University of Minnesota
teaching with writing
center for writing
writing.umn.edu


Teaching With Writing.Center for Writing's home page.

writing across the curriculum & writing in the disciplines: basic principles

writing across the curriculum (wac)

As one response to students’ lack of writing practice throughout the university curriculum, Writing across the Curriculum (WAC) programs emerged in the 1980s.  The philosophies underlying these programs generally agree on these basic principles:

  • Writing is a tool for learning as well as communication; writing can help students synthesize, analyze, and apply course content.
  • Only by practicing the conventions of an academic discipline will students begin to communicate effectively within that discipline.
  • Writing is the responsibility of the entire academic community, and writing instruction must be continuous during all four years of undergraduate education.

discouraging beliefs: instructors

Although WAC initiatives have been in place in most universities for decades, resistance often resurfaces when post-secondary instructors discuss the inclusion of writing in disciplinary curricula:

  • Students should be proficient writers upon matriculating to the university level.
    In the past, academic writing was widely regarded as an isolated skill that could be mastered and called into service when needed.  Educators now regard advancement in writing as a life-long proposition, recognizing that different writing situations impose different demands. High school students may become familiar and able in some genres and subject areas, but will be challenged when they are confronted with new assignments and unfamiliar discourse conventions.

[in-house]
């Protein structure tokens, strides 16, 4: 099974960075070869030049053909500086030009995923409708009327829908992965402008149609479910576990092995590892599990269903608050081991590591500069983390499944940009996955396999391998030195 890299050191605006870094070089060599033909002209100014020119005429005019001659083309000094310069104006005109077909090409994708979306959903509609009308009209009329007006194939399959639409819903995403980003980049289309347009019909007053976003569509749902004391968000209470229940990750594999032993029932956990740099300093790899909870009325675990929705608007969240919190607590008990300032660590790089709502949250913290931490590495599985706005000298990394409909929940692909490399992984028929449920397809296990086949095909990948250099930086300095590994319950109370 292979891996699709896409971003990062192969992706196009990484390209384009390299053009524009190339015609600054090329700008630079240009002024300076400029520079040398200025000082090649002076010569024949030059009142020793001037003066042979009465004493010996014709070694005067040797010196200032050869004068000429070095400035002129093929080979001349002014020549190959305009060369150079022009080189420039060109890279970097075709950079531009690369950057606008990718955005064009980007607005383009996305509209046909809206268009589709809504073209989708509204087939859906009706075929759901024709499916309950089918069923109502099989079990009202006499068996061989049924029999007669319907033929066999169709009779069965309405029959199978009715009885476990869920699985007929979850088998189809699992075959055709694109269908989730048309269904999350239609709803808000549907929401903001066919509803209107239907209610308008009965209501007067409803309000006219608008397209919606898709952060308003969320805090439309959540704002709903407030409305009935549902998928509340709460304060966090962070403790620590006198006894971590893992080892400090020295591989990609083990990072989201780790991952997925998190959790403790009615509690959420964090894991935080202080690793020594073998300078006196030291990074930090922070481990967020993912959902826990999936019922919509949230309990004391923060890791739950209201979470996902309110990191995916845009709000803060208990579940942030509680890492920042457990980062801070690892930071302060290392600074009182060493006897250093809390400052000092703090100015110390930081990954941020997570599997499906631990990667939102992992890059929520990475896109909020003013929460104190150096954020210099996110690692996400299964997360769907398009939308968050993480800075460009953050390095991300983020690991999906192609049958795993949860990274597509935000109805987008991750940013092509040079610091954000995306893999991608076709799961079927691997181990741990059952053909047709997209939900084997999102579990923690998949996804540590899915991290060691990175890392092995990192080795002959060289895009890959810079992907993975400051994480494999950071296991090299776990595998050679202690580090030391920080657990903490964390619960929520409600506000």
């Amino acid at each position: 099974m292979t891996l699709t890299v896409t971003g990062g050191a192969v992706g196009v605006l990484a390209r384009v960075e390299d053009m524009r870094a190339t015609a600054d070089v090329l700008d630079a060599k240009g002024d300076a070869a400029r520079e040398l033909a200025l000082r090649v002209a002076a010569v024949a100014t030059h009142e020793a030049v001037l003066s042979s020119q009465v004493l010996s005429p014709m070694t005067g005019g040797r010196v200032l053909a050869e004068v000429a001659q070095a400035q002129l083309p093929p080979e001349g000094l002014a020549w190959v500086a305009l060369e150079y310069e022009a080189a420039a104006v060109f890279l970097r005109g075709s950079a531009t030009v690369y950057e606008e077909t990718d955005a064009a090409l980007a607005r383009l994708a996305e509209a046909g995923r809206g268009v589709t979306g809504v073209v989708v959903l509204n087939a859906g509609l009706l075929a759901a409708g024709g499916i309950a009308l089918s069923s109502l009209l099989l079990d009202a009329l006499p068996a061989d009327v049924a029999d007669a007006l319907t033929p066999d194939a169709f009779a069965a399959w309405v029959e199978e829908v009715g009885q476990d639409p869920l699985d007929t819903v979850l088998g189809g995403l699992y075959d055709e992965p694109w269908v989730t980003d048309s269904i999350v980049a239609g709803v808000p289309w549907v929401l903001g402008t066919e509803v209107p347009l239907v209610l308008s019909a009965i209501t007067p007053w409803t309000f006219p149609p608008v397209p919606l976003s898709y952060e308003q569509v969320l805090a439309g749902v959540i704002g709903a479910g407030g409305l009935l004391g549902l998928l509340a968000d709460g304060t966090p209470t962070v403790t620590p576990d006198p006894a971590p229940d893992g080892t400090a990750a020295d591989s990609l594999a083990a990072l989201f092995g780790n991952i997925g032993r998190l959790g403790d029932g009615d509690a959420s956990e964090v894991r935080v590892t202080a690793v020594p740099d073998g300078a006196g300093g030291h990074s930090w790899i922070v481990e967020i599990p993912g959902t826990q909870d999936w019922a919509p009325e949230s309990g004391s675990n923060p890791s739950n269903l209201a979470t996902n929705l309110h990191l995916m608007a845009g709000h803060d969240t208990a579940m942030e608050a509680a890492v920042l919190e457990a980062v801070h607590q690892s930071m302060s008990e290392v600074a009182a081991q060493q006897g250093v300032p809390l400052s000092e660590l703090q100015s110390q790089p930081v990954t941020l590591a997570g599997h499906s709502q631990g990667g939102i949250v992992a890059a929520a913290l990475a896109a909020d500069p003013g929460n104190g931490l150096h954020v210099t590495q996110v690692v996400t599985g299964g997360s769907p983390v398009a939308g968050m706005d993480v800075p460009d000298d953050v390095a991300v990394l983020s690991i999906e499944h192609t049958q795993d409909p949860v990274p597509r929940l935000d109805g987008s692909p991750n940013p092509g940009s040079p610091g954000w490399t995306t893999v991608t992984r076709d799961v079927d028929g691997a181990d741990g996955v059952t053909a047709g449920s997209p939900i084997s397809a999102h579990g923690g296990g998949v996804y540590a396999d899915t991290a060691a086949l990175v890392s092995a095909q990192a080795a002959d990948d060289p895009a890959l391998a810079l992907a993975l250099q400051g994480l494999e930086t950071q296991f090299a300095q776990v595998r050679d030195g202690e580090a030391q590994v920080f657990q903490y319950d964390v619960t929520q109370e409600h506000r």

• Writing-intensive course require instructors to sacrifice valuable content instruction for writing instruction.
    Increasing emphasis on writing in a course can increase the degree to which students learn subject matter, which results in an increase rather than reduction in coverage.  Feeling that they must “deliver” all content directly to students, instructors may discount the learning students do “on their own” when they write. 
  • Instructors who teach with writing must have expertise in the specifics of grammar and usage.
    As experts in their fields, discipline-specific instructors are well-situated to respond to student writing.  They are also well situated to pose specific questions that will inspire more precise or persuasive prose, or to note they can’t make sense of a phrase or sentence that they suspect may contain errors.  These “reader-based” comments may be all students need to self-correct problems, or studetns may be referred to other sources, such as writing handbooks (general or discipline-specific).

writing in the disciplines (wid)

(from the WAC Clearinghouse)

Writing in the Disciplines (WID) is based on the idea that each discipline has its own conventions of language use and style, and the conviction that these conventions must be taught if students are going to participate in successful academic discourse.  Courses and assignments that emphasize Writing in the Disciplines introduce or give students practice with the language conventions and formats typical to a given discipline.  For example, the engineering lab report includes much different information in a quite different format from the annual business report.